UPDATED: Mar 13, 2020
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Way back in the early days of the muscle car wars of the sixties, car manufacturers found all sorts of ways to make their cars faster. Bigger engines, gear ratios and high performance tires were available right from the factory. Then, a few years down the road, as more stoplight racers headed to the race track, the deletion of equipment began. If owners were going to remove the back seat just to save weight, why spend the money to install it in the first place?
This is the philosophy behind the 2012 Ford Mustang Boss 302 with Laguna Seca package, a car that is a complete game-changer for lapping-day enthusiasts.
Ford engineers have taken the 2012 Boss 302, a race-ready street car, and deleted some key options—like the back seat! In addition, the whole car has been made even stiffer. That front splitter you see in the photos is to create downforce, not to look pretty. Take this car over a speed bump and you will likely break it!
Take it to the race track, however, and you’ll have the time of your life!
Ford press release, video and photos from the North American International Auto Show after the break.
Ford press release:
MONTEREY, Calif., Aug. 13, 2010 – How do you amp up a performance car package as complete as the new 2012 Mustang Boss 302 – already a street-legal race car in its own right? Pull out everything that doesn’t make it go faster and add in more of what does. The result is the limited-production Laguna Seca package – the ultimate 2012 Boss, named to commemorate the first-place Boss 302 finish at the 1970 Trans-Am series opener.
“The Laguna Seca package puts a race-ready version of the new Mustang Boss 302 directly into enthusiasts’ hands,” said Mark Fields, Ford president of The Americas. “Laguna Seca isn’t intended for Boss buyers who simply want an exhilarating daily driver. Think of it like a factory-built race car, which we hope avid racers and track-day fans are going to love.”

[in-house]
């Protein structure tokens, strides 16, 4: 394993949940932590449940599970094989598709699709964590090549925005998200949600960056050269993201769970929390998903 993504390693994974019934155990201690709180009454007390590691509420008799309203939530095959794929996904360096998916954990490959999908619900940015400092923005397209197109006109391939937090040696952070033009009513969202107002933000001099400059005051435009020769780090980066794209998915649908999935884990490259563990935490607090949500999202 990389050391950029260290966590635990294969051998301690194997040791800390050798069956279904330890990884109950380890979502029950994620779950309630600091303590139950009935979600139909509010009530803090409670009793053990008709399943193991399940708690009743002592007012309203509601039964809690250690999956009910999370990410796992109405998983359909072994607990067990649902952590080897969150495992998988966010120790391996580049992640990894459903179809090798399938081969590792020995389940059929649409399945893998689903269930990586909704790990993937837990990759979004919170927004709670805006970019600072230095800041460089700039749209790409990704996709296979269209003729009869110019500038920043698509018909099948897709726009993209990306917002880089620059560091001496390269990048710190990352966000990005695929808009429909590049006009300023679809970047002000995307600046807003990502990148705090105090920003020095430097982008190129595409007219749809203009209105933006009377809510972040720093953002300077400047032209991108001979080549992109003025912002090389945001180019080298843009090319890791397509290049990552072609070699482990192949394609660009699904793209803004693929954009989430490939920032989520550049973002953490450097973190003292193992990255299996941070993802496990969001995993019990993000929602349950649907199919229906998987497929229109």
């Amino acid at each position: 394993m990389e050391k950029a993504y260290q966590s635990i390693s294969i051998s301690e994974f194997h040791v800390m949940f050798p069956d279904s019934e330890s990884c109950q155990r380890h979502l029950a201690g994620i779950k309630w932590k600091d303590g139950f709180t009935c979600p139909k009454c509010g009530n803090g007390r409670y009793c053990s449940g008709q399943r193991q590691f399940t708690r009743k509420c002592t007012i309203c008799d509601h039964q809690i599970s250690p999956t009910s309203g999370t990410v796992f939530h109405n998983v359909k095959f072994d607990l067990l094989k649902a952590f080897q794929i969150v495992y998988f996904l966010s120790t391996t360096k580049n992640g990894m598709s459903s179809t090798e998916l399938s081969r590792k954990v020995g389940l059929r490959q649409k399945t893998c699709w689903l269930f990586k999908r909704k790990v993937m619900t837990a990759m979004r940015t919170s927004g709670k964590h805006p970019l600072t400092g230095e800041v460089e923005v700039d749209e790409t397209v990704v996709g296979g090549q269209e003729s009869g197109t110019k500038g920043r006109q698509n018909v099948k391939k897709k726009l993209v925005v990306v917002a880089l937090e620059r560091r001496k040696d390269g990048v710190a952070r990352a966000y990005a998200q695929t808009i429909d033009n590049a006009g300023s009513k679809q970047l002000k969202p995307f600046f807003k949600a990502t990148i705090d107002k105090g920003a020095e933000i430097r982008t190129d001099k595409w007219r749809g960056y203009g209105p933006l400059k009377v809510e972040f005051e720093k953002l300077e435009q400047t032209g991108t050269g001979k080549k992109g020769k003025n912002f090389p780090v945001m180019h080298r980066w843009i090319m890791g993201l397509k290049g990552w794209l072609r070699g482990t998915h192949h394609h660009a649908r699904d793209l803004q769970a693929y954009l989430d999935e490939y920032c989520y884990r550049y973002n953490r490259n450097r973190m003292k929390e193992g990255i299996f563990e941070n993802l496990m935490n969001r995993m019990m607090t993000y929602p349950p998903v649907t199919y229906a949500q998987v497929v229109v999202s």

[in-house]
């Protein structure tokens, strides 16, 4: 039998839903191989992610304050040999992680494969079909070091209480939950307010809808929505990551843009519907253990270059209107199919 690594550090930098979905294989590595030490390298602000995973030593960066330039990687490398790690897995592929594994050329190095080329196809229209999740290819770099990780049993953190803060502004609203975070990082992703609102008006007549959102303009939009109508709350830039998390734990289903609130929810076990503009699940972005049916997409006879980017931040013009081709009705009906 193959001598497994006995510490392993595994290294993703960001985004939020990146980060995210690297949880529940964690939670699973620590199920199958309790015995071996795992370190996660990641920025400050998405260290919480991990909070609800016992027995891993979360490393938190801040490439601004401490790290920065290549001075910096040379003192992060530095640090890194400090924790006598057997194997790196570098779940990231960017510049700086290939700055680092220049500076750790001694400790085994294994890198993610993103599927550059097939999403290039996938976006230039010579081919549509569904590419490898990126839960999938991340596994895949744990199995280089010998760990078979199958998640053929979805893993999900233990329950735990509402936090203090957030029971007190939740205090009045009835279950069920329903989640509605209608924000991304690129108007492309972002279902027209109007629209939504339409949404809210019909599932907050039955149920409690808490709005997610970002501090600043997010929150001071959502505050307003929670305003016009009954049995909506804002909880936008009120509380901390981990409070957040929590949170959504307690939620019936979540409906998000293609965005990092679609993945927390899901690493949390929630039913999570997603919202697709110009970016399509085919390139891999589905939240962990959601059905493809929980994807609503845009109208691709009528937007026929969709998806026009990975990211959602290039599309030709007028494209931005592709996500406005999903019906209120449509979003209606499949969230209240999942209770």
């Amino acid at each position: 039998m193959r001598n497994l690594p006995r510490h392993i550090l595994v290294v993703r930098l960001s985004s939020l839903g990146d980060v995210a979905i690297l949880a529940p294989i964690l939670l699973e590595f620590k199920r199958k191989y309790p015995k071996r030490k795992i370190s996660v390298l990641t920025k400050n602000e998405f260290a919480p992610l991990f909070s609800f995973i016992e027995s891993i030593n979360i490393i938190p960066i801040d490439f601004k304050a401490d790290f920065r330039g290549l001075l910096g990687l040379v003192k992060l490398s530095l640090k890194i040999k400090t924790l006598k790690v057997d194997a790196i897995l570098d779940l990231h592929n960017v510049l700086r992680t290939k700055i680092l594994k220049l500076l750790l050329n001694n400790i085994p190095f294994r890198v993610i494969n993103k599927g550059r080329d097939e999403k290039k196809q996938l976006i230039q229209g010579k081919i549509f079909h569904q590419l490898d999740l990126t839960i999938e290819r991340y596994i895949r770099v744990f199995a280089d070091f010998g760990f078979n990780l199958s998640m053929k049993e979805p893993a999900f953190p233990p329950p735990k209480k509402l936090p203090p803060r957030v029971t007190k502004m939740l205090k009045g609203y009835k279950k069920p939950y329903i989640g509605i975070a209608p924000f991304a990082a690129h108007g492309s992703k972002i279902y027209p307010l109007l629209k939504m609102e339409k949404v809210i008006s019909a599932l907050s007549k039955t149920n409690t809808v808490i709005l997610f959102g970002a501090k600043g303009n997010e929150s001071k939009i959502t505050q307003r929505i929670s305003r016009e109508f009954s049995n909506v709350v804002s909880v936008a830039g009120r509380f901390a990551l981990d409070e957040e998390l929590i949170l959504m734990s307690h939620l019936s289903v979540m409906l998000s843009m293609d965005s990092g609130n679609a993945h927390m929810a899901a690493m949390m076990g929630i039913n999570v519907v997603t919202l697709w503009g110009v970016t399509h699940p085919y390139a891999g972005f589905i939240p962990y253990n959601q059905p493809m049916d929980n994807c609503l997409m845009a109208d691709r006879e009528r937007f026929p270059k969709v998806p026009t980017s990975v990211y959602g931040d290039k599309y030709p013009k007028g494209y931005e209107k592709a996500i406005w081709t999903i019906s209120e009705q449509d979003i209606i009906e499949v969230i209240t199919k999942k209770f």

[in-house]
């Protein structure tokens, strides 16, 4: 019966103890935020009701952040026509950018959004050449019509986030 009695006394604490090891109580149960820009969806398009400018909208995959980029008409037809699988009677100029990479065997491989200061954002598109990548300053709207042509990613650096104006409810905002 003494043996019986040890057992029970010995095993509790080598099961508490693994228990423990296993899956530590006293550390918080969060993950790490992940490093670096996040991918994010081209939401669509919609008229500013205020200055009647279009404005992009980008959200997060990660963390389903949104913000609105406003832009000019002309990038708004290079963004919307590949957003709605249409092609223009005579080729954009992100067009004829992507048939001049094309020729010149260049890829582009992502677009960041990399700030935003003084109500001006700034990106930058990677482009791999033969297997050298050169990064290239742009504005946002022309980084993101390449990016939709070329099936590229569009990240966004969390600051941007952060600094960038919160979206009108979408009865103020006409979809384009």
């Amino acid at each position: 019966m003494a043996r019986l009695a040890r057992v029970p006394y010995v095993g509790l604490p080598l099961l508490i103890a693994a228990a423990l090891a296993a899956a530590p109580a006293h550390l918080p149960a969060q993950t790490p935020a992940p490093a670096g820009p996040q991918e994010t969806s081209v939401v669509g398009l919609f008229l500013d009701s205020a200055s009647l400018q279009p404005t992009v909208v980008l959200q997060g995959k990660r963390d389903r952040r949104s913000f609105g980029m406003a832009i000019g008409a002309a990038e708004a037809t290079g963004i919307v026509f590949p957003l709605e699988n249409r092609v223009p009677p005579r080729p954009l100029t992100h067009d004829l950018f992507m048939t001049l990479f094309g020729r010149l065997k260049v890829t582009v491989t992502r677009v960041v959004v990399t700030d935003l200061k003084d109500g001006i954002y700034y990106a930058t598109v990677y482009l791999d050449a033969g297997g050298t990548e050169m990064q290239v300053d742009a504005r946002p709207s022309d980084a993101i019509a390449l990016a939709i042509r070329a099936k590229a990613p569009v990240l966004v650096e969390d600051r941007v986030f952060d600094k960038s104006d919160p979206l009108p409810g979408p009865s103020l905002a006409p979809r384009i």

Boss Laguna Seca builds on the bumper-to-bumper improvements found on the standard Boss while further stiffening the chassis and installing an aerodynamics package carried over almost in its entirety from the Ford Racing Boss 302R.
“Drivers who know how to get the most from a tuned race car on a closed course are going to be amazed by what the Laguna Seca is capable of,” said Derrick Kuzak, group vice president, Global Product Development. “The balance, agility and tuning of each vehicle system places the driver at the center of the machine, completely connected to everything the car is doing.”
Laguna Seca cars are powered by the same smooth, high-winding 440-hp 5.0-liter V8 as the standard Boss, since the engine was already tuned specifically for road racing. Instead, engineers turned their attention toward delivering power to the ground most efficiently, and getting the car around a track in the quickest possible time.
“When we built the Boss, we had to step back and ask ourselves ‘How do we improve on this?’” said David Pericak, Ford Mustang chief engineer. “That car is so strong we realized the Laguna Seca package was going to have to be just a fraction of a step back from the Ford Racing 302R to top it. So we went back and threw daily-driver practicality out the window, cut some things we couldn’t cut on the volume model, like the back seat, and built it the way we would set up a production Boss for pure competition.”
Laguna Seca cars eliminate the rear seats, instead adding a cross-car X-brace that couples the structure between the rear wheels. The brace offers chassis stiffness improvements of as much as 10 percent and allows the suspension tuning – precisely calibrated by Mustang team members – to better do its job.
Standard Recaro front seats were designed by Ford SVT in cooperation with Recaro for high performance Mustang models, and are shared between the Boss and GT500. An Alcantara-covered race steering wheel provides a solid grip for hard cornering.